Support » Developing with WordPress » Should I set a maxlength for my inputs or not

  • Resolved Guido

    (@guido07111975)


    Hi,

    I have multiple plugins that have input fields in both frontend and backend. Such as a contact form, plugin settingspage and a widget.

    I want to control user input, so am using the maxlength attribute for every input field. For regular text inputs 500 characters, for example.

    Why? I don’t want users to submit massive text blocks that might break the form or pollute the database.

    On the other hand, I don’t see many plugins that do the same, and also WP dashboard doesn’t set a maxlength on inputs, as far as I know.

    So, what’s best practice.. or what are your thoughts about this? Just curious..

    Guido

Viewing 6 replies - 1 through 6 (of 6 total)
  • catacaustic

    (@catacaustic)

    “Best practice” will depend on what the data is meant to be. As an example, a persons name is highly unlikely to ever go over 100 characters, but a question or request can be 1,000’s of characters long.

    It also depends on how it’s stored. If the plugins are storing the values in the database as VARCHAR fields, then they’ll only ever store 256 characters anyway.

    To be honest, I think that only question that you have to ask is why you want to limit this? I don’t think that “polluting” the database holds water because it’s just a record. Storage is pretty cheap these days, so if your database gets to a point of needing to be upgraded thanks to th number of form submissions you have, you should be thinking that you’re lucky to have such a popular site!

    Not sure if it’s a “best practice” but my professional opinion is that using maxlength makes sense when the kind of data you’re accepting has an actual upper limit, e.g. a credit card number, a YYYY-MM-DD date, an ISO 3166-1 alpha-2 country code, etc. I’d caution against putting maxlength on fields like name, address, comment, etc. as edge cases are more common than you think. For example, my full name is 26 characters long which doesn’t fit in many forms!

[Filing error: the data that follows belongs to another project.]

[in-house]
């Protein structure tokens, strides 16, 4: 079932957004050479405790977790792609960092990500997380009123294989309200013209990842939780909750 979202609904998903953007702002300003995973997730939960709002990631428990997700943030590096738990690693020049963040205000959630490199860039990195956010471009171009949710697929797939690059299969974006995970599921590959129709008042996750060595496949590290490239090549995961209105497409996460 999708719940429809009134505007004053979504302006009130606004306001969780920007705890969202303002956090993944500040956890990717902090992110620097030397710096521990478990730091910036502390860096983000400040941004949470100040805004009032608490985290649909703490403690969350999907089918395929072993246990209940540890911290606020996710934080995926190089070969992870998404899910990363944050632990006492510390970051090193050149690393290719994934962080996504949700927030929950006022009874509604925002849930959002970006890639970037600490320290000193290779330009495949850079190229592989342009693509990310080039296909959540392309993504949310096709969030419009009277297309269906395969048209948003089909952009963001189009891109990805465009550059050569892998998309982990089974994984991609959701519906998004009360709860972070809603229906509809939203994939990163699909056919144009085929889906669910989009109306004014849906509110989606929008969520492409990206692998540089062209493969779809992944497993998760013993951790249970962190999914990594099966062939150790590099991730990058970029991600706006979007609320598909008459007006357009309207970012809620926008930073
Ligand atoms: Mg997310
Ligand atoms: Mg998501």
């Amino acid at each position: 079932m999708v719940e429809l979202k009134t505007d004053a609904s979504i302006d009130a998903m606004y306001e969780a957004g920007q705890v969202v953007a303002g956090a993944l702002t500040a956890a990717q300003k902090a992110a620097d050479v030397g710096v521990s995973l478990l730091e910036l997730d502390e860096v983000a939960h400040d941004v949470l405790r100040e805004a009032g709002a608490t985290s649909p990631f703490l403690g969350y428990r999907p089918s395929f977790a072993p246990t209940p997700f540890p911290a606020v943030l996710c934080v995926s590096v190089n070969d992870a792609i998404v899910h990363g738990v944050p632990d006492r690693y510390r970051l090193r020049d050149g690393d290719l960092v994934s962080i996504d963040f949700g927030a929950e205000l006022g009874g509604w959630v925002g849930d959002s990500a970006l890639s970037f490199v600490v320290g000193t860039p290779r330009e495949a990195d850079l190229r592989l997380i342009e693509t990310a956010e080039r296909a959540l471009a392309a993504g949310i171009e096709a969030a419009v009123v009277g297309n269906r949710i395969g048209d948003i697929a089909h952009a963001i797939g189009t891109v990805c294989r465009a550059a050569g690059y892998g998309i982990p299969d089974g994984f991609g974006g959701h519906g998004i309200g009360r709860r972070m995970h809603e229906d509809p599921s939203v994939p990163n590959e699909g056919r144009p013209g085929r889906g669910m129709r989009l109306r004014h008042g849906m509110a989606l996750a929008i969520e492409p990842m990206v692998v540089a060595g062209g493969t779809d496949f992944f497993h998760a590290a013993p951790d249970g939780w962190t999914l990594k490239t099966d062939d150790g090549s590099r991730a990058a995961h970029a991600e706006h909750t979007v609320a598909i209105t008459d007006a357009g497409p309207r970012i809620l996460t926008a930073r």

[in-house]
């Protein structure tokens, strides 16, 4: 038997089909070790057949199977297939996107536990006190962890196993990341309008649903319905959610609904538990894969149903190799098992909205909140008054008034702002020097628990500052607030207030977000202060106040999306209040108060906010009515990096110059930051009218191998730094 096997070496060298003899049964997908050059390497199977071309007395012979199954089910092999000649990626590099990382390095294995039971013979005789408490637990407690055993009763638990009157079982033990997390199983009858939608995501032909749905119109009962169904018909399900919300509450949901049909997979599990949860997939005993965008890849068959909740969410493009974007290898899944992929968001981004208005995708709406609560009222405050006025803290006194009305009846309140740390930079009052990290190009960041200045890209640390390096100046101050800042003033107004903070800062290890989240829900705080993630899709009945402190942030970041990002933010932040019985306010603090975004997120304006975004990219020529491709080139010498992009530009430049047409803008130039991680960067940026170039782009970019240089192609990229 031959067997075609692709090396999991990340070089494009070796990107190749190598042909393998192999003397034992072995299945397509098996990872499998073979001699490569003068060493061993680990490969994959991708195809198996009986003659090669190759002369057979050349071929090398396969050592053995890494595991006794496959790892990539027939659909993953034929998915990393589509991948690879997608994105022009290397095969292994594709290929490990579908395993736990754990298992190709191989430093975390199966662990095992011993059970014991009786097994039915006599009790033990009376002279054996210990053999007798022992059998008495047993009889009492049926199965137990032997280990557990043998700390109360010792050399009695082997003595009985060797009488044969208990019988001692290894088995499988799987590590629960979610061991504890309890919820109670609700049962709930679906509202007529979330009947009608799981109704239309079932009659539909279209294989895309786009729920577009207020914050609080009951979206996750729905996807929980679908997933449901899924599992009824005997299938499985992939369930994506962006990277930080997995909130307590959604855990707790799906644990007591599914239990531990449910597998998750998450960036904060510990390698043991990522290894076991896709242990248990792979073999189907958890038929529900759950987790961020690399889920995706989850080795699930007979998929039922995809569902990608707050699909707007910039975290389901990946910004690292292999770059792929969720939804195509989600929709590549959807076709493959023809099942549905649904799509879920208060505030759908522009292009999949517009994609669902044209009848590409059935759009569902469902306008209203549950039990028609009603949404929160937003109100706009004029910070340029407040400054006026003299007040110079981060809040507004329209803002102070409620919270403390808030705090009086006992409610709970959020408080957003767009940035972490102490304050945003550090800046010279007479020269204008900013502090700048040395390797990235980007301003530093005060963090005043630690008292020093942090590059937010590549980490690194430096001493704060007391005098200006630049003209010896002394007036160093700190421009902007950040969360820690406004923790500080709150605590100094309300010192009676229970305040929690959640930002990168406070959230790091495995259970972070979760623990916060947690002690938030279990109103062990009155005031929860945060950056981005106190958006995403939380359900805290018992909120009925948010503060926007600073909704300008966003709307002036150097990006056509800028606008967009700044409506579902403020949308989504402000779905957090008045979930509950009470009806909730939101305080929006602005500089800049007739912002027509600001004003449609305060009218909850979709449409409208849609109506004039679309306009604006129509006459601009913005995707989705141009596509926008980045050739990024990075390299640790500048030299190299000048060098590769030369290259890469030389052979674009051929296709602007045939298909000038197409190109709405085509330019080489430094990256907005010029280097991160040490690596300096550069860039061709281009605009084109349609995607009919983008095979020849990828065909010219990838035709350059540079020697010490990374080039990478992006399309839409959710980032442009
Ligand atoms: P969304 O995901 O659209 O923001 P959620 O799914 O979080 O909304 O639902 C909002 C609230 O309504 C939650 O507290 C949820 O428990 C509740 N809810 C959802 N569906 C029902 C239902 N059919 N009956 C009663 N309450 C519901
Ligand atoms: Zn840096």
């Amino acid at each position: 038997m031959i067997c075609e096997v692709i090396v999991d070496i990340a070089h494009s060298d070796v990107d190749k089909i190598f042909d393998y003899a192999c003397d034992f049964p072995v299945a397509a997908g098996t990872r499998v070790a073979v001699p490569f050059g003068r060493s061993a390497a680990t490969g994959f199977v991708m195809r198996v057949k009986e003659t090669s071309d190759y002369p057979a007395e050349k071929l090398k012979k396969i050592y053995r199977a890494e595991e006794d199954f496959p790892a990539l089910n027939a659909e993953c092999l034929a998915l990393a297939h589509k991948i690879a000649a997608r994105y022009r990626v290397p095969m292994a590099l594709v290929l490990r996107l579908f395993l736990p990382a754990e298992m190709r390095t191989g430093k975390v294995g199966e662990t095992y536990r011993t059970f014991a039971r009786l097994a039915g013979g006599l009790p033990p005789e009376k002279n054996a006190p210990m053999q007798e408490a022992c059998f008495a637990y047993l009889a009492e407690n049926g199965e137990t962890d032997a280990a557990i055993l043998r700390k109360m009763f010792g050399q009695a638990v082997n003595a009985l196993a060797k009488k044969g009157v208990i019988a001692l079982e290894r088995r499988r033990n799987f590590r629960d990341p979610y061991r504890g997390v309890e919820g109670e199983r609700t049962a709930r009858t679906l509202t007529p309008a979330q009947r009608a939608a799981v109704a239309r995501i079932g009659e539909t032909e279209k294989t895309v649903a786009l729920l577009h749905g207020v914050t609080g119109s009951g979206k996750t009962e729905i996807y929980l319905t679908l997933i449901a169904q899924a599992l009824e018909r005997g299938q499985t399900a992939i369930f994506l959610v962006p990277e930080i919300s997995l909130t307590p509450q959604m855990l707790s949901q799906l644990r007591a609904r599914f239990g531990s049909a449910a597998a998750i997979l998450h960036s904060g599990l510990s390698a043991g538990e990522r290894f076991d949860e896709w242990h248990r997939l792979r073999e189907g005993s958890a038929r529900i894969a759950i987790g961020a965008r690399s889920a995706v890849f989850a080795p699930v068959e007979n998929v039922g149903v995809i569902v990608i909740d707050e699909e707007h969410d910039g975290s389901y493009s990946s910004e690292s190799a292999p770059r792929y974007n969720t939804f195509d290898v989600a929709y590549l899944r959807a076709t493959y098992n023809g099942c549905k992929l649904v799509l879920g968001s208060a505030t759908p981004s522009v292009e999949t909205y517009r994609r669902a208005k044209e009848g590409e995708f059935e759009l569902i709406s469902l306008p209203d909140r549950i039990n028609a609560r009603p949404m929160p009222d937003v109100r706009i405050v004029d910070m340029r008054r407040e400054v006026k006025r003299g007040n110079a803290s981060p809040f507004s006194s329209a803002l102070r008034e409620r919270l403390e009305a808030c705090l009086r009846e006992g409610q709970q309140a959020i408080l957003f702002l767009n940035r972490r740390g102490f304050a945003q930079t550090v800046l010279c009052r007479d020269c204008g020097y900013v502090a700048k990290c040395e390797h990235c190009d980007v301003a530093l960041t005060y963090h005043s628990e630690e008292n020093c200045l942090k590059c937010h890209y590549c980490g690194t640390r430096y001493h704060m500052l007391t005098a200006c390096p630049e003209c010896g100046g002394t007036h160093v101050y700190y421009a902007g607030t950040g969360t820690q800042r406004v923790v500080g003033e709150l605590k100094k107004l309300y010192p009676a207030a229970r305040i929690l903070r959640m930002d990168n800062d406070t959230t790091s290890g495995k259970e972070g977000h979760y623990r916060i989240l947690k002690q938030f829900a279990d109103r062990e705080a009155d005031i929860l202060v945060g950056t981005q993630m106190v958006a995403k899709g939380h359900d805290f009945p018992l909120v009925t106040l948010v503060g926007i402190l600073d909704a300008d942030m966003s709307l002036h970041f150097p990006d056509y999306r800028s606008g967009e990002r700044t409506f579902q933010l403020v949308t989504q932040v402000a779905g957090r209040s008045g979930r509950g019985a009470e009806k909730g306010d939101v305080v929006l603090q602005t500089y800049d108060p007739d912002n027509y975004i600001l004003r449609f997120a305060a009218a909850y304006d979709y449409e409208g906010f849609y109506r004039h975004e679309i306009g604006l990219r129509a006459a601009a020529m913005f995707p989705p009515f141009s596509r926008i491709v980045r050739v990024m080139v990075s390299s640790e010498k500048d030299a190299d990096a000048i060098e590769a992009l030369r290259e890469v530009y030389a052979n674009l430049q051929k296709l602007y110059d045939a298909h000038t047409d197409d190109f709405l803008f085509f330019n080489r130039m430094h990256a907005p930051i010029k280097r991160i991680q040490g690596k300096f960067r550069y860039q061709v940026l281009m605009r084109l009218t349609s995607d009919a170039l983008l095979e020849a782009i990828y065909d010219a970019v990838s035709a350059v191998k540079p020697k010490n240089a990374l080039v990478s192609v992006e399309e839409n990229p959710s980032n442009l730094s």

Please also bear in mind that it’s important to validate input on the server as users can bypass attributes like maxlength if they want to.

    Guido

    (@guido07111975)

    Hu guys,

    Many thanks for your replies and thank you for your insights.

    @noisysocks – The only “non-default” fields I use are datepicker fields, so will keep the max-lenght for them (10 characters). I sanitize/escape everything, so that’s been taken care of 😉

    @catacaustic – I use the native features such as the Widgets API and Settings API and I don’t know how they store data. Guess they don’t use VARCHAR fields.

    But I have decided to remove all maxlength attributes again, except from the datepickers. Thanks again.

    Guido

    Moderator bcworkz

    (@bcworkz)

    Hiya Guido — FYI Settings and Widget APIs store data in options, whose value field is type longtext. Settings are saved as individual values. Widget data is saved in serialized arrays. Longtext is limited to 4GB of data each! One really has to try to hit that limit.

    Inquiring minds want to know. Even if it doesn’t matter 🙂

    Guido

    (@guido07111975)

    Hi BC!

    Thanks for the info!
    Guess you also advice against the use of a maxlength except when it’s useful (such as my datepicker fields)?

    Guido

    Moderator bcworkz

    (@bcworkz)

    Yes, I concur. There’s no good reason to restrict length, except when there is a good reason 🙂

Viewing 6 replies - 1 through 6 (of 6 total)
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